City councillors in Christchurch will meet this week to decide whether to reduce the capacity of a proposed new stadium amid concerns over cost increases.
Initial design concepts for the Canterbury Multi-Use Arena (CMUA) had proposed that the venue feature 25,000 seats with space for 5,000 temporary seats, giving it an overall potential capacity of 30,000.
Last month, a legal dispute surrounding the development of the arena was resolved after the Crown reached an agreement to acquire the final property needed for the project to proceed. It came after Christchurch City Council announced in March that the Kōtui consortium of businesses had been selected to design and construct the facility.
The new recommended direction of the CMUA features a U-shaped concourse and 25,000 seating capacity (36,000 in concert mode), with space for a ‘stage pocket’ at the northern end of the venue. Christchurch City Council said today (Tuesday) that this design would “significantly reduce” risk of turf damage from concerts and festivals, have a smaller on-site footprint and ensure the project stays within its NZ$473m (£240m/€277m/$327m) budget.
The council said that cost verification of an initial concept design of the ‘base case scheme’, which featured 30,000 seats, concert seating on the field of play and a full level one concourse, came in NZ$131.4m over budget. Following a value management process, the base case scheme was still NZ$88.8m over budget.
Nigel Cox, head of recreation sport and events for the council, said that these costs were primarily caused by the escalating price of steel and shipping worldwide after COVID-19, and the increased scale needed to accommodate additional seating and a level one concourse.
A turf report also concluded that the base case scheme would have “significant risks” of turf failure and a turf farm would be required, which would cost a further NZ$1.2m to establish and around NZ$1m annually to maintain.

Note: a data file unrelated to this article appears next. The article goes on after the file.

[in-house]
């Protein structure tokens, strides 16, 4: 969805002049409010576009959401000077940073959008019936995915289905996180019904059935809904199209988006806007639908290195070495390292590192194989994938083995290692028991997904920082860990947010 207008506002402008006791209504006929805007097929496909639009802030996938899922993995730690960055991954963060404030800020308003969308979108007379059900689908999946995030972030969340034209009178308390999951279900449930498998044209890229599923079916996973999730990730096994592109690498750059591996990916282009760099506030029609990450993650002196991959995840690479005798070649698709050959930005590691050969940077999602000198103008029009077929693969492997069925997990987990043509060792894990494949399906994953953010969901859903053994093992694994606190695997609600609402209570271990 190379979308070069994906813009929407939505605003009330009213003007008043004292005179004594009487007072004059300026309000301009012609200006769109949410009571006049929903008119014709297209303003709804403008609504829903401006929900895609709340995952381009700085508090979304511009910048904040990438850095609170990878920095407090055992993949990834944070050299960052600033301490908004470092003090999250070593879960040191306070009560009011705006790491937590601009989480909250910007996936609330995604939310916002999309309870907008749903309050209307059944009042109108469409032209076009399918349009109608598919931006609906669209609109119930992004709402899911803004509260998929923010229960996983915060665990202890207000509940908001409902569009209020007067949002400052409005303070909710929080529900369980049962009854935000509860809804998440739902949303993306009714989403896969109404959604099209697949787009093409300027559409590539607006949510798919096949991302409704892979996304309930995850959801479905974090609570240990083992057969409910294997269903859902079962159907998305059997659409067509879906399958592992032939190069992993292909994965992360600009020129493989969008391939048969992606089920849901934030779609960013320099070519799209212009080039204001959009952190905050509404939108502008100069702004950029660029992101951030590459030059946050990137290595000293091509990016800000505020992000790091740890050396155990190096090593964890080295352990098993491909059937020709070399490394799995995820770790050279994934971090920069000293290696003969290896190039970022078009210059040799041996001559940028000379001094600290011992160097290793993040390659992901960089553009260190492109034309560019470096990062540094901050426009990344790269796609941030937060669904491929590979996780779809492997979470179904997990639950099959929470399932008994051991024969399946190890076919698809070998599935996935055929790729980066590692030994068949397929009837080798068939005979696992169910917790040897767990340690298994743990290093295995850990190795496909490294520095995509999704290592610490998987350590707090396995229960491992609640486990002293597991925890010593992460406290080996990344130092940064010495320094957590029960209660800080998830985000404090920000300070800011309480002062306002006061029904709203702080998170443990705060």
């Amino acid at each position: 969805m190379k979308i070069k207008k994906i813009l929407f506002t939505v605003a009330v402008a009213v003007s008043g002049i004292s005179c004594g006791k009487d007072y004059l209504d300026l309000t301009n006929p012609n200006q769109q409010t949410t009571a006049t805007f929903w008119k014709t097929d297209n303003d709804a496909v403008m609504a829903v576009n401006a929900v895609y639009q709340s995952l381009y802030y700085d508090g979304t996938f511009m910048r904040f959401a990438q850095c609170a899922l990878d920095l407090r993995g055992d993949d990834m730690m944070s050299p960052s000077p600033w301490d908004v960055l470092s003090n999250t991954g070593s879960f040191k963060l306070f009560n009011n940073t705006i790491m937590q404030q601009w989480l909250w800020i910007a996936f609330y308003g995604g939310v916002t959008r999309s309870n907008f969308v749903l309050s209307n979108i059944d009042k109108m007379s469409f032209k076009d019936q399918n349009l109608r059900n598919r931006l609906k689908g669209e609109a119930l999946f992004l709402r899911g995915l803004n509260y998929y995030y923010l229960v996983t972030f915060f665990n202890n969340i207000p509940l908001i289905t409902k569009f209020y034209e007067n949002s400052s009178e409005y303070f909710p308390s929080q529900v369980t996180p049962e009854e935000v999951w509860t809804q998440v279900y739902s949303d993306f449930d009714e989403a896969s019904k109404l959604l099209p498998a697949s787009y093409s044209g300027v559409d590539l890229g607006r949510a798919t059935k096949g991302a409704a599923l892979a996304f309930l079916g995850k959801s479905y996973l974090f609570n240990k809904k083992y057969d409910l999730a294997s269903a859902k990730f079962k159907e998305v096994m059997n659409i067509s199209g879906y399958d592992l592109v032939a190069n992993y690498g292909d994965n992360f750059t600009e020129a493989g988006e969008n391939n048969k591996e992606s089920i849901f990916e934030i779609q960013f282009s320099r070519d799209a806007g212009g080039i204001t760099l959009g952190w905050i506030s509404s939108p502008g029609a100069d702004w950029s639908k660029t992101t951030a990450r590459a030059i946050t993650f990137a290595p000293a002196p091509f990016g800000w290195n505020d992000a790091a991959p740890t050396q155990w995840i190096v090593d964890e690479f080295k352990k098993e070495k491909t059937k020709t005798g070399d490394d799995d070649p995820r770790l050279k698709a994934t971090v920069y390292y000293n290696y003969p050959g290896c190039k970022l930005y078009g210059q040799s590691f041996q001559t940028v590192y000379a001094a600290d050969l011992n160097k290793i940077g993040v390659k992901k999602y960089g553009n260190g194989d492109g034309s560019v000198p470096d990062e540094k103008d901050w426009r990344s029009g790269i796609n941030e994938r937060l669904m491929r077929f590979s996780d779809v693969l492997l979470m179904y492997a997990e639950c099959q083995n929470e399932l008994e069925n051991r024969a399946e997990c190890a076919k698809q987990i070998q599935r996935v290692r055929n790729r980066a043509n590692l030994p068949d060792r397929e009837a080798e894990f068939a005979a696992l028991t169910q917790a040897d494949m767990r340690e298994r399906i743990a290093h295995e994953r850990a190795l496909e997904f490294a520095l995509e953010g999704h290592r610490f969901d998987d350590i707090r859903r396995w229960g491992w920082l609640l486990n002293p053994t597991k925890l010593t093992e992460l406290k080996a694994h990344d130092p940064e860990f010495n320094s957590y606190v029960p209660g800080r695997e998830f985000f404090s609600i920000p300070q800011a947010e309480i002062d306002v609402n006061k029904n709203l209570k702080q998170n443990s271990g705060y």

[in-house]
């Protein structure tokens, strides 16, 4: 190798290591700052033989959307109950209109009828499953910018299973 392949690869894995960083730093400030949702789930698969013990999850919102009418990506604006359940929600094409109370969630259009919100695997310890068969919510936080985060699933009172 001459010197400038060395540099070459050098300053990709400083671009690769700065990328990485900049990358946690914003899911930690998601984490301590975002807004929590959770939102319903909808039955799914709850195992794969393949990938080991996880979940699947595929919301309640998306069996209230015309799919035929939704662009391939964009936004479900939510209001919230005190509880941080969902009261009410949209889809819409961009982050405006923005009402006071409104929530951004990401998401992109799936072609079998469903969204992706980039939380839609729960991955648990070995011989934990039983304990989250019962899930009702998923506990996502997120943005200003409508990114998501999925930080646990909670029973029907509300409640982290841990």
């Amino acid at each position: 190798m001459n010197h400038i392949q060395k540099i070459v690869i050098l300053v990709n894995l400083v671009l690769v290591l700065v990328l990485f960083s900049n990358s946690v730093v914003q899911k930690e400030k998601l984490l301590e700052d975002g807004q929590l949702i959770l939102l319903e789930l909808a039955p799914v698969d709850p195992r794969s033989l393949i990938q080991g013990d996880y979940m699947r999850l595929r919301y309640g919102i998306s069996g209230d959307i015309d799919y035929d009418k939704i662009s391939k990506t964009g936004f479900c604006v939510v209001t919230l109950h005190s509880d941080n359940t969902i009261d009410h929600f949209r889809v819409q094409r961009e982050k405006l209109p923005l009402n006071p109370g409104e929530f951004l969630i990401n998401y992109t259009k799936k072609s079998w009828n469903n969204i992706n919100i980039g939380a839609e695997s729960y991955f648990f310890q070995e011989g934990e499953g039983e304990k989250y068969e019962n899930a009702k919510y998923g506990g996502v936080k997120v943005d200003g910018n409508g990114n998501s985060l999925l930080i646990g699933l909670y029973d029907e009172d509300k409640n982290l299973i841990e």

A number of options have been considered to bring the cost of construction of the major anchor project back within budget, with the council having worked with Venues Ōtautahi officers and staff at BESIX Watpac NZ, which is part of the consortium of businesses selected to design and construct the stadium.
If councillors vote to approve the design direction on Thursday, BESIX Watpac NZ will work at pace on a preliminary design, which will be published once completed.
Cox said: “The world has changed dramatically since the CMUA investment case was prepared and signed off in 2019, and the price of construction materials and international shipping costs have risen astronomically across the board.”
He added: “As with all large projects, the CMUA’s pre-contract services agreement phase is designed to help the contractor and Council identify and address any risks relating to cost, timeframes and project scope early on.
“Council and Venues Ōtautahi staff worked closely with representatives of the Kōtui consortium that’s responsible for the design and construction of the CMUA, and found ways to bring the cost of the project down, while still delivering an anchor project that Cantabrians will be proud of.”
Venues Ōtautahi chief executive Caroline Harvie-Teare said: “The design delivers on all of the core fundamentals critical to the success of the venue. A 25,000 seating capacity and 36,000 large concert capacity ensures the CMUA is a competitive proposition in the national market, and, most importantly, it realises the forecast social, cultural and economic benefits for the city.”
Image: Christchurch City Council